There are many things you can do to manage IBS symptoms. Heat, tea, relaxation, keeping track of symptoms, and eating a low-FODMAP diet can all help. Importantly, working with a healthcare provider is the best way to develop a treatment plan that incorporates lifestyle changes, stress reduction, and medication.
The most common approaches are dietary changes — eliminating or reducing problem foods — and stress management techniques, such as yoga, meditation, acupuncture, and cognitive behavioral therapy. Certain supplements and over-the-counter and prescription medications also can help.
Alosetron (Lotronex) or Lubiprostone (Amitiza) are two common IBS medications. Antispasmodics: These are designed to relax the smooth muscles of the colon to ease cramping and spasms. Two such medications are hyoscine (Levsin) and dicyclomine (Bentyl).
Include plenty of probiotic-rich foods like kimchi, kombucha, miso, or sauerkraut. Sometimes, you can also eat yogurt if you are not allergic to dairy. Try unsweetened sheep or goat yogurt. These are all foods that help your gut flora get and stay healthy.
Water intake might be associated with improvement of IBS through affecting GI function. Water intake might improve constipation among IBS-C patients. In addition, drinking water is a common suggestion for IBS-D patients to prevent diarrhea-induced dehydration.
But many people have worse IBS symptoms when they eat or drink certain foods or beverages. These include wheat, dairy products, citrus fruits, beans, cabbage, milk and carbonated drinks. Stress. Most people with IBS experience worse or more-frequent symptoms during periods of increased stress.
Sleep position and IBS
Sleeping on your back or left side can alleviate IBS symptoms by putting your gut in a better position to adequately digest food and do its job. Sleeping on the right side, on the other hand, can make IBS symptoms worse.
1 year after diagnosis, over 30% of people have long symptom-free periods; after 10 years, over 50% of people have lasting symptoms. IBS can be treated, as described below.
Some common at-home treatments for IBS include relaxation exercises, hypnotherapy, physical activity, dietary changes, applying heat, and consuming peppermint oil or other supplements (such as prebiotics and probiotics).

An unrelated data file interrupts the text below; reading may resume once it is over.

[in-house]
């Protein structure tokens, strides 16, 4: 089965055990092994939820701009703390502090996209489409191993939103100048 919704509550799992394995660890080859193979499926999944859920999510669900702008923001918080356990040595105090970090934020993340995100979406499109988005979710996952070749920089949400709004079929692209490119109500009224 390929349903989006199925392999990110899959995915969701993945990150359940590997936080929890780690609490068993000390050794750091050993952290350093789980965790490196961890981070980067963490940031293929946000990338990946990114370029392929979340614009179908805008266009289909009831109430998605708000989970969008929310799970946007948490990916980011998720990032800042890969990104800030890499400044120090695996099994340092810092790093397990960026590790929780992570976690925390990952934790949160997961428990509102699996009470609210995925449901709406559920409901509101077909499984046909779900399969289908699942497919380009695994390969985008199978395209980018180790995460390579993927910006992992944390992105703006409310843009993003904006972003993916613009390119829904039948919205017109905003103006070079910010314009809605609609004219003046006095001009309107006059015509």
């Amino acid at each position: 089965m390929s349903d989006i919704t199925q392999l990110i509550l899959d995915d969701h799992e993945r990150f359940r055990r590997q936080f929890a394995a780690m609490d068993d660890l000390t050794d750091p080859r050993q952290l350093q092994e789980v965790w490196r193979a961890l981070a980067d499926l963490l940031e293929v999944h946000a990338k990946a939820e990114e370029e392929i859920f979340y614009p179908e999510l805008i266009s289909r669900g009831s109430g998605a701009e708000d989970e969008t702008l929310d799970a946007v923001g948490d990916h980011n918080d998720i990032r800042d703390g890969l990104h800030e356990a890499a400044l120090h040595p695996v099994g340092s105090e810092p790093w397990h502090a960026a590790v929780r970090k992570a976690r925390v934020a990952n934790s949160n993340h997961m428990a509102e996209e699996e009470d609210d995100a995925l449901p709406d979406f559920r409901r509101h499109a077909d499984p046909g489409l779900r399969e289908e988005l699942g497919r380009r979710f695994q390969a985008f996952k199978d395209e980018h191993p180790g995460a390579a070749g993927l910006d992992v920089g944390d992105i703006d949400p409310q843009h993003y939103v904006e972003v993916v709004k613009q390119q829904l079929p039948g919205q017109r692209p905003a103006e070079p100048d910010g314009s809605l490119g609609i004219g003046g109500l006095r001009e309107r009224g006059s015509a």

Over-the-Counter (OTC) Medicines
Your doctor may suggest trying OTC diarrhea medicines such as bismuth subsalicylate (Kaopectate, Pepto-Bismol) and loperamide (Imodium) for relief.
It is OK to rest with IBS
If you are in pain and have become a slave to the bathroom, take the time to give your body a day or 2 to regroup. If you are able, take the time to nap in the afternoon so that your body can repair.
Since sitting compresses the organs and blood flow is decreased, it is common for bowel function to suffer. In fact, a sedentary lifestyle has been positively linked with inflammatory bowel disease and other digestive problems.
While all you may feel like doing is curling up in bed when feeling the full effects of your IBS, new research suggests that simply just going for a walk can do wonders to relieve IBS symptoms. Walking, perhaps the easiest form of exercises, has been shown to drastically reduce the severity of IBS.
“Like IBS, people with IBD can suffer from diarrhoea and abdominal pain but the red flags we look out for are blood in the stool, unintentional weight loss, waking up in the middle of the night with pain or needing to go to the toilet urgently and unexplained mineral and vitamin deficiencies.
Even though dairy products are the major culprits of discomfort for some IBS sufferers, yogurt proves to be an exception. The live cultures in the yogurt break down the lactose, so it's less likely to cause gassy symptoms.
Unripe bananas are low in FODMAPS and therefore a better choice for people with IBS — although they're not as sweet or soft as ripe bananas. However, as bananas ripen, they accumulate a type of FODMAP called oligofructans. Therefore, ripe bananas are considered a high FODMAP food (6, 7 ).
But you may find it helpful to eat lean meats, eggs, fish that is rich with omega-3 fatty acids, nuts, homemade bone broth, carrots, bananas, and other low-FODMAP fruits and vegetables. Fermented foods are also good for your gut flora.
Mesalamine, a 5-aminosalicylic acid is an anti-inflammatory drug and extensively used for treating inflammatory bowel disease. The presence of low-grade inflammation and mucosal immune activation in IBS provides the rationale for using mesalamine in IBS patients.
Left untreated, long-term IBS can sometimes lead to other serious health issues. One such possibility is an impacted bowel, especially in cases where the IBS symptoms include chronic constipation. An impacted bowel occurs when stool builds up in the large intestine.
Probiotics may relieve symptoms of IBS
The American College of Gastroenterology conducted a meta-analysis of more than 30 studies, which found that probiotics may improve overall symptoms, as well as bloating and flatulence, in people with IBS.